Published: 01st June 2018
Sharanya Manivannan's book The Ammuchi Puchi teaches one how to talk about loss with kids
With The Ammuchi Puchi, writer Sharanya Manivannan touches the right chords when it comes to talking about the loss of a loved one
We all have our own ways of dealing with grief. Some share their feelings, while others bottle it up. Then there are those who channelise it into art, which in turn touches a grieving soul and helps them out of darkness. It’s a cycle and a welcomed one at that. With The Ammuchi Puchi, Sharanya Manivannan, the author of the book who poured her grief and love for her late grandmother into its pages, wishes to start conversations to normalise the discussion around grief.
The story was written in 2010, but was rejected in India due to its unusual format. It was published in the UK in October 2016 and is only now coming out in India
The Ammuchi Puchi is a picture book that narrates the story of siblings Anjali and Aditya, who, having just lost their grandmother, start to feel that she has now turned into a butterfly who visits them from time to time. The grandmother herself has a distinct personality of her own. This betel-chewing, expert storyteller is definitely one character that Manivannan has scripted well. And when we ask the award-winning writer about her, she does confess that the character came to her very easily. And to her delight, a few reviewers have called the grandmother a strong role model. “I simply wanted to make her charming, and more importantly, full of love. And I guess that must have come through,” she says, happily.
On the cover: The book cover of The Ammuchi Puchi
The book is high on relativity especially for an Indian audience not only because grief is universal, but also because of the distinct ‘Indian-ness’ of its characters — both in mannerisms and their physical attributes. Though this cultural inclusion is a strong aspect of the book, after all, “children must see the world at large and not as one that is determined by an American aesthetic,” Manivannan also feels that “promoting cultural diversity in arts and entertainment is only partly about more meaningful representations of the self. It’s also about seeing the richness of the world, which broadens the mind.”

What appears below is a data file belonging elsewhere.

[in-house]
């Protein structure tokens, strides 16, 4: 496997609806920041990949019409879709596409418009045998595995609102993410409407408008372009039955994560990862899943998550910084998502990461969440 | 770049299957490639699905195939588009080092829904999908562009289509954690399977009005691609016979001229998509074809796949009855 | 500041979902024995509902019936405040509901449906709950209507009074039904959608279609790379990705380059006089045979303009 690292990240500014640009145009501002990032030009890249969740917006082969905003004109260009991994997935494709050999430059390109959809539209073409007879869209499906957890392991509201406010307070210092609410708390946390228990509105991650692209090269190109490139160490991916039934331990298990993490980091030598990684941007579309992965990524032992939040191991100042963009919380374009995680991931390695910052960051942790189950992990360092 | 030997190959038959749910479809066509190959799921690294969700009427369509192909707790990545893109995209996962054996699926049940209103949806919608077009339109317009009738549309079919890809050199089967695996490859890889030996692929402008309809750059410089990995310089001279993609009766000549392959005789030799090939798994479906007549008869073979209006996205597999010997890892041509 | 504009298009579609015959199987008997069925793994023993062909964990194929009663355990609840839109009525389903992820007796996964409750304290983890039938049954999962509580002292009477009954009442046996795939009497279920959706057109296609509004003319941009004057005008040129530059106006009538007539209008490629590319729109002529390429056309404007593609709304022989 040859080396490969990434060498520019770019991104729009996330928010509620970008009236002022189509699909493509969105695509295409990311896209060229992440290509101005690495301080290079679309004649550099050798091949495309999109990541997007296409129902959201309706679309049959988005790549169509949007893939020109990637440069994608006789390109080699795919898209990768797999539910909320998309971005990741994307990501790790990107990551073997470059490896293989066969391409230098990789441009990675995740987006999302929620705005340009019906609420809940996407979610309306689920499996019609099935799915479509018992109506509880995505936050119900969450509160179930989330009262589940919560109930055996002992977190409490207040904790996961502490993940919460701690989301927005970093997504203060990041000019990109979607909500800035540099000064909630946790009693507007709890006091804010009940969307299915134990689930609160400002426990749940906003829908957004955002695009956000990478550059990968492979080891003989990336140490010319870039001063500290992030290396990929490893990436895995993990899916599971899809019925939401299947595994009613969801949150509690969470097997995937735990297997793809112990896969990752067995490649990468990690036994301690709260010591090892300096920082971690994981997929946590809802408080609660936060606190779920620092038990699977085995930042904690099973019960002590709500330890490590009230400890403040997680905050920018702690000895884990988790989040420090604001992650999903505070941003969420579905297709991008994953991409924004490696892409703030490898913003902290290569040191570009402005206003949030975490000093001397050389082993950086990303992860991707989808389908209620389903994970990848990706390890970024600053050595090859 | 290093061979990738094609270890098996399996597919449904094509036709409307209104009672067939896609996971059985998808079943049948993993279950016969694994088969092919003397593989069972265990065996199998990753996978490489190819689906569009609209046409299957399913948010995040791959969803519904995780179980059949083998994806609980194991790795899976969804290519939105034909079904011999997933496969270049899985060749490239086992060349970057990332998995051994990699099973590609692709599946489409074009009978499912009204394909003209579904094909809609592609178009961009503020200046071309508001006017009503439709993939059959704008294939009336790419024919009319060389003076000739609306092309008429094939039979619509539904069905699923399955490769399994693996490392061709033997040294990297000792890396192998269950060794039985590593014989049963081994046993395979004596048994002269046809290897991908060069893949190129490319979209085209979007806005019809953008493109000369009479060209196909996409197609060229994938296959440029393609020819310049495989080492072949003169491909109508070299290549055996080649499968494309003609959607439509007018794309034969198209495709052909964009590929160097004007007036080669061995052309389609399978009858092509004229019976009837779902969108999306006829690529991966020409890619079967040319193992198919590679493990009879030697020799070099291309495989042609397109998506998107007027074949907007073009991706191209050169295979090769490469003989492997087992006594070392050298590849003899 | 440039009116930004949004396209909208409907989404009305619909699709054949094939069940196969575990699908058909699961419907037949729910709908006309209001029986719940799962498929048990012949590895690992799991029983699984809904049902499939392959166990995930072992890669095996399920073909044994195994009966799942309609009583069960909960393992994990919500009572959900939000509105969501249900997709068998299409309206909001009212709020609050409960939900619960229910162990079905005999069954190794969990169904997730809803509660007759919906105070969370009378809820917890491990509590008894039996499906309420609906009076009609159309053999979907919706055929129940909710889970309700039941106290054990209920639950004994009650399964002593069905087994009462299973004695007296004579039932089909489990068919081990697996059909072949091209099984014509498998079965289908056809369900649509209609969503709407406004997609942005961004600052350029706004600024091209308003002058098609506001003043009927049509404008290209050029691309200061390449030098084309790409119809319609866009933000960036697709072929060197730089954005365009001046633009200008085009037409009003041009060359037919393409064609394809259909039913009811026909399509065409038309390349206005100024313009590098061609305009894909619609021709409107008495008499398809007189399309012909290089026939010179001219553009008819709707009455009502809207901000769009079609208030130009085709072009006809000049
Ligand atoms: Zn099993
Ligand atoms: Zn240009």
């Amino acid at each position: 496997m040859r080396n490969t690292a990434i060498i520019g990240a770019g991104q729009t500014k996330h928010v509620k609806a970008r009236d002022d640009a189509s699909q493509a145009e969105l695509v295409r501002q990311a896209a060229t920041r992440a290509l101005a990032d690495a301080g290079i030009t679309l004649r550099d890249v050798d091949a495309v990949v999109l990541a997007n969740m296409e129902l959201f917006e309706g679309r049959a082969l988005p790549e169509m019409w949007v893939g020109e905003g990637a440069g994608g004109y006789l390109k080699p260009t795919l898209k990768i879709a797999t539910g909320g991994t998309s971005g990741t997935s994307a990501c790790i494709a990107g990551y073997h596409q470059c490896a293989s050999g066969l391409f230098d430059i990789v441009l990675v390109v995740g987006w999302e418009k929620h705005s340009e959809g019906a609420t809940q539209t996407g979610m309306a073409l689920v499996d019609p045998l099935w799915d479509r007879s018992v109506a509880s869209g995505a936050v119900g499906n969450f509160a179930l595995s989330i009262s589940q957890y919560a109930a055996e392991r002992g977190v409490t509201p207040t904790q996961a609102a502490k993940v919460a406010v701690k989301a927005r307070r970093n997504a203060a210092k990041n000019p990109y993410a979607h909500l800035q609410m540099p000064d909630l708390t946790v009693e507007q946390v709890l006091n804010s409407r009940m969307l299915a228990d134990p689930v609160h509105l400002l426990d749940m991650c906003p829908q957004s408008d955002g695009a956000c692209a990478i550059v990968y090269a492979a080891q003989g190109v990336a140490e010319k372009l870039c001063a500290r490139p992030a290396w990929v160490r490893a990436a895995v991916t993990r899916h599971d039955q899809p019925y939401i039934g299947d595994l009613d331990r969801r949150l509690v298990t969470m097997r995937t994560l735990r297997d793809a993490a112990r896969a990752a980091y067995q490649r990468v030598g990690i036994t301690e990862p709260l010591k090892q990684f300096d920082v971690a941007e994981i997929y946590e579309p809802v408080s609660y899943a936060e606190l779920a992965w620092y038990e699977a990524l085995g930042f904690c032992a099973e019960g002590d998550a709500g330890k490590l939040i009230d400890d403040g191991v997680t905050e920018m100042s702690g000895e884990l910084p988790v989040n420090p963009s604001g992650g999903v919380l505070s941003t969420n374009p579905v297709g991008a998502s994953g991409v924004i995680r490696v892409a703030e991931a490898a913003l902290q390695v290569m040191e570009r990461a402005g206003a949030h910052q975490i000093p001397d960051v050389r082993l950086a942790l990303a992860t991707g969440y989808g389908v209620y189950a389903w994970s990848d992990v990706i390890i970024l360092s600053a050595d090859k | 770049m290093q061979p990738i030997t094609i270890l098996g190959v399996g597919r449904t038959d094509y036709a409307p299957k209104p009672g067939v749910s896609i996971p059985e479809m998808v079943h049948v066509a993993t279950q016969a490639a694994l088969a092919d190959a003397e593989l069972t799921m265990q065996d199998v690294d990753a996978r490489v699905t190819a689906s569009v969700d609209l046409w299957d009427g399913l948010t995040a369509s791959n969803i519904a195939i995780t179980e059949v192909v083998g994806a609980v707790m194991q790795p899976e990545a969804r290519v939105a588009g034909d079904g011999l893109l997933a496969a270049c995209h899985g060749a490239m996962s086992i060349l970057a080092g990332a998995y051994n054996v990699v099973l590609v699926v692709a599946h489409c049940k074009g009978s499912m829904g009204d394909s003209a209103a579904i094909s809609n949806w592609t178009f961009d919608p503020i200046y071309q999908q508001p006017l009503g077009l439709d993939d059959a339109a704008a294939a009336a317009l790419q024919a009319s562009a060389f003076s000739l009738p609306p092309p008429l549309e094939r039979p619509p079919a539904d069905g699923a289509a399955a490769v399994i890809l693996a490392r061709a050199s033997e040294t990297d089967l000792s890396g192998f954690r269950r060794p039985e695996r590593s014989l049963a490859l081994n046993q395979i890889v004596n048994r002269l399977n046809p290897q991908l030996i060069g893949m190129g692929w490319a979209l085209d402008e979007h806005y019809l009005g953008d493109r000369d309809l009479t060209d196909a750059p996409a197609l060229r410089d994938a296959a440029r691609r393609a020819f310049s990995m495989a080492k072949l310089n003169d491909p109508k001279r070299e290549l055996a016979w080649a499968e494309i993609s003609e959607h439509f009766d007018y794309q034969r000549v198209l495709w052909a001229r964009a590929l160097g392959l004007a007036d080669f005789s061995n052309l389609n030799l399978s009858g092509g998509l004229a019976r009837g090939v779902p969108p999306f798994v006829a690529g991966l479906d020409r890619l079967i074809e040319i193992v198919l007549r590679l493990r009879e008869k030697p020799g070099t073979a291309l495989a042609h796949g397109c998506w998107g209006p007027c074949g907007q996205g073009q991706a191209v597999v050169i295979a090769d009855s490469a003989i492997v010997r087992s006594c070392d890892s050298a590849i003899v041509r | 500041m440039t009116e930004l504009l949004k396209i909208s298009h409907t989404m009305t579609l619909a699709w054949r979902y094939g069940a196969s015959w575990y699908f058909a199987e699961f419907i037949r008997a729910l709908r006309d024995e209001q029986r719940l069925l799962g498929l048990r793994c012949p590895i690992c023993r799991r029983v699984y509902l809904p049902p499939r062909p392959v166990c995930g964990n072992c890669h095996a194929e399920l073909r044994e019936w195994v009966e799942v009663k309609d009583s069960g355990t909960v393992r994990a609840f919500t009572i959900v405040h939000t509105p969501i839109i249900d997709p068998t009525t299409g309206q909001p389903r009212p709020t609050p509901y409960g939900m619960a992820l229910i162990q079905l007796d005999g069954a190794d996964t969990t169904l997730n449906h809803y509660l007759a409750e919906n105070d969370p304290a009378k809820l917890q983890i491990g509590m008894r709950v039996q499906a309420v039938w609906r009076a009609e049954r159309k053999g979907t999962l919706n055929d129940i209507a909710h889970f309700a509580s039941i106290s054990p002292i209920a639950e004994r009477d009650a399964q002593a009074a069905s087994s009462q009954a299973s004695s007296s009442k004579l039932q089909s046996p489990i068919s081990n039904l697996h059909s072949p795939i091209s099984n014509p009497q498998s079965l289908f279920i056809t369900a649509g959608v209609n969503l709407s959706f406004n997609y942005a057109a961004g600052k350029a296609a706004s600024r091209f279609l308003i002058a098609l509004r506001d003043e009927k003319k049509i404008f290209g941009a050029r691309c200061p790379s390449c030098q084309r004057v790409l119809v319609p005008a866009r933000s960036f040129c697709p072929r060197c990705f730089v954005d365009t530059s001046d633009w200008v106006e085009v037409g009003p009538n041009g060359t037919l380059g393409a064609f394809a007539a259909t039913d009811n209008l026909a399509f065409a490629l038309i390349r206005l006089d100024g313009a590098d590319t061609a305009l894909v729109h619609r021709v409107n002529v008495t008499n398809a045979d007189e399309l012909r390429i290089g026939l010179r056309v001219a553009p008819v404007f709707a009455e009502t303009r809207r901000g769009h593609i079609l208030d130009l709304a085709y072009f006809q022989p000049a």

At the 2015 Commonwealth Day Observance in London, she was commissioned to write and perform a poem in front of Queen Elizabeth II
Manivannan is someone who doesn’t believe in romanticising the institution of family because “to romanticise family is also to dismiss the very real dysfunctions and abuses that can and do take place within that space.” So, even if the child is losing out on building an equation with their grandparents owing to the nuclear structure and other factors of today’s families, it is about building a kind environment for the child so that they are able to interact with others about their feelings — be it at home or at school. Again, “interaction alone isn’t enough. What is the nature of interaction? Is it nurturing?” she asks poignantly.
Parents can use these books as conversation starters and kids who find their parents unwilling to connect can find solace in these books on their own too
Sharanya Manivannan, author
And this is where books like The Ammuchi Puchi, which could be conversation starters about sensitive topics like death, come in. And Manivannan, with all her heart, hopes that “families who read this book together will see that there are different ways of processing grief, whether it is by finding solace in nature like the kids in the book or seeing a counsellor, as the parents suggest. And in its own way, art heals too.”
You can get the book at amzn.to/2J8eWec